CPG Bites: The Make or Break Factor | Wine Edition

What’s important is the taste

Published on March 26, 2021

According to Statista, the Canadian wine market is expected to reach $16,805 million USD in 2021. The market is expected to grow annually by 5.70% (CAGR 2021-2025). In relation to total population figures, per person revenues of $441.44 USD will be generated in 2021. The average per capita consumption stands at 16.0 L. With the rise of alternative wine formats coming into the market (cans, boxed wine), what do brands need to keep top-of-mind when they venture into new product development?


All things considered, taste is the clear deciding factor.

From Euromonitor International, still light grape wine continued to dominate sales of wine in 2019, and also maintained solid total volume growth. Although still red wine remained the largest category within wine, followed by still white wine, it was rosé wine which continued to see the strongest total volume growth in 2019, due to its low base and the widening range of products available.


With this in mind, Caddle asked: What do consumers care about in their wine?

Well, taste ranks as the number one consideration across all wine categories. Taste leads by up to 3x more than the second most important factor: where it is made. Interestingly, consumers that purchase iced wine consider where it is made about 10 basis points more than the other wine categories.

As it stands, other factors such as sustainable packaging, calorie count, organic/gluten-free, format/sizes, and brand’s reputation have little impact on the consumer decision-making process. When it comes to wine, taste is at the forefront of consumers’ minds.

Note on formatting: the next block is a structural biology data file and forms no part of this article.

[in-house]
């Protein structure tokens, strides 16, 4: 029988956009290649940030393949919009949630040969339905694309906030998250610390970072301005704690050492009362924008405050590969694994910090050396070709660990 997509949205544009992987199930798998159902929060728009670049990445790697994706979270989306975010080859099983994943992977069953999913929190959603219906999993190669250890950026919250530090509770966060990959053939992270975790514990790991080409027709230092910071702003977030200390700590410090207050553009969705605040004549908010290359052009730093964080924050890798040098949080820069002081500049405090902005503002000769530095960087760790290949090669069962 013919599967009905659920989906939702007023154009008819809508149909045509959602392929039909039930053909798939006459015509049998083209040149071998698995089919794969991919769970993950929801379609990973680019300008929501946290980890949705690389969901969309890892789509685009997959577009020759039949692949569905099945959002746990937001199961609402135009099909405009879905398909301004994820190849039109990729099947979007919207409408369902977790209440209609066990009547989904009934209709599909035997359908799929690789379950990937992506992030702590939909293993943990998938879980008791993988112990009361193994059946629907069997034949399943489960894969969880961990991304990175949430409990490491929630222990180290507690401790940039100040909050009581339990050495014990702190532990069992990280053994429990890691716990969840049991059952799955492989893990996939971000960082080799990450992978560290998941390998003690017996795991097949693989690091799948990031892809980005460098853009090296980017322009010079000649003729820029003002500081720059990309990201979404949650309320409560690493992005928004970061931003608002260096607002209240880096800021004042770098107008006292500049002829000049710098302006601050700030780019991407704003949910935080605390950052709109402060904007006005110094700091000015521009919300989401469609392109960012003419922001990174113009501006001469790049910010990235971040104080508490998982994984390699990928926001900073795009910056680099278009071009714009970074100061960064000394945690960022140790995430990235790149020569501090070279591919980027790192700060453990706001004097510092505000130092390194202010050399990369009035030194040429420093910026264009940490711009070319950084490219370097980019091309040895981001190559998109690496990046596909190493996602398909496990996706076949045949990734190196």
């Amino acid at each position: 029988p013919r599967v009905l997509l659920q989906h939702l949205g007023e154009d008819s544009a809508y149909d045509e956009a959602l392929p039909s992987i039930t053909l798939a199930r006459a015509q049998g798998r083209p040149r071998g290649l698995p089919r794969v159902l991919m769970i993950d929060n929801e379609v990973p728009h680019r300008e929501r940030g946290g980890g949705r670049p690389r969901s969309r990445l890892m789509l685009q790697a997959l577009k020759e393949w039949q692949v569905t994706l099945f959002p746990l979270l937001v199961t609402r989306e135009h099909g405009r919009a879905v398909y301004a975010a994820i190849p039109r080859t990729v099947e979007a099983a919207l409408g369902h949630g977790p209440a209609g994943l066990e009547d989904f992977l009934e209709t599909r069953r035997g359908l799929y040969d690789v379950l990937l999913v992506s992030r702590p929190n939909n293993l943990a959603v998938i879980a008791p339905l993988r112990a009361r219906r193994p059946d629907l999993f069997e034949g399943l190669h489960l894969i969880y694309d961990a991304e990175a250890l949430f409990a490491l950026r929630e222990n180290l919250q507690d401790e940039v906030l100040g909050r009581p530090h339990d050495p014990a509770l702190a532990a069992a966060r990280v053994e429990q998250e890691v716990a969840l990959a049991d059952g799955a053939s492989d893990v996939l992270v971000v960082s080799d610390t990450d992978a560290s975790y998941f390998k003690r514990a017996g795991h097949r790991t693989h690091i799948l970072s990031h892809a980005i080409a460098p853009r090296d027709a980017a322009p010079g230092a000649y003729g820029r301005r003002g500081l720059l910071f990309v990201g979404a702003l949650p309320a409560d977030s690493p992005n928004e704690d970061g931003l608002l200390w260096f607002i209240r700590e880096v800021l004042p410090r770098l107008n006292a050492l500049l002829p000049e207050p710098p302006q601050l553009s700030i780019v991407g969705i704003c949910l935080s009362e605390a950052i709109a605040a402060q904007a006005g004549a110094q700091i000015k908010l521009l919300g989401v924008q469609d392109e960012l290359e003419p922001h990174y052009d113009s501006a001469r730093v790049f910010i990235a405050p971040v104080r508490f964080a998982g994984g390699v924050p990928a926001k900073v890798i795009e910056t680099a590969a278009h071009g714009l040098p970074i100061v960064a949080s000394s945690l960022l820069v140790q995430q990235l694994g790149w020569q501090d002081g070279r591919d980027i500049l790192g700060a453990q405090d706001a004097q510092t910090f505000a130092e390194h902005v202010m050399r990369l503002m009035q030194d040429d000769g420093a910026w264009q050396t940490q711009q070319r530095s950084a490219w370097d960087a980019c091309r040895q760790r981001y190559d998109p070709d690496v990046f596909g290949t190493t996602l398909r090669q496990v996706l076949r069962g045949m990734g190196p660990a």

The future is female when it comes to taste

When we compare differences between men and women, women take the lead for every category of wine in terms of taste influencing their purchase decision. On the other hand, men comparatively care more about where the wine is from.

From the following options, what is most important to you when you consider purchasing…

Main Takeaway

Brands that differentiate on taste will be able to claim their stake in the Canadian wine market. Women are leading the charge for the wine category when it comes to the importance of taste. Honing in on taste preferences is an important consideration when brands are in product development in the coming years.


Caddle also looked into other alcohol categories in the Canadian market, including beer, spirits, and ready-to-drink. Contact us to get the free full report. See how taste is also the number one factor for the sparkling water category.


*Disclaimer: all data presented is owned by CaddleⓇ and has a Margin of Error of 1% or lower.

Want more Caddle insights? Sign up to our mailing list below!


CPG Bites: Taste is Key to Sparkling Waters' Success

Sparkling water is prime to compete for beverage of choice when relaxing at home

Published on January 18, 2021

According to Statista.com,

Retail sales of plain sparkling water amounted to around $555.64 million CAD ($435.7 million U.S.) in Canada in 2018, making it the most popular type of carbonated water. Sales of flavoured sparkling water are, however, expected to outperform sales of plain sparkling water in coming years in Canada.



Retail sales value of sparkling water in Canada from 2015 to 2022, by type(in million U.S. dollars)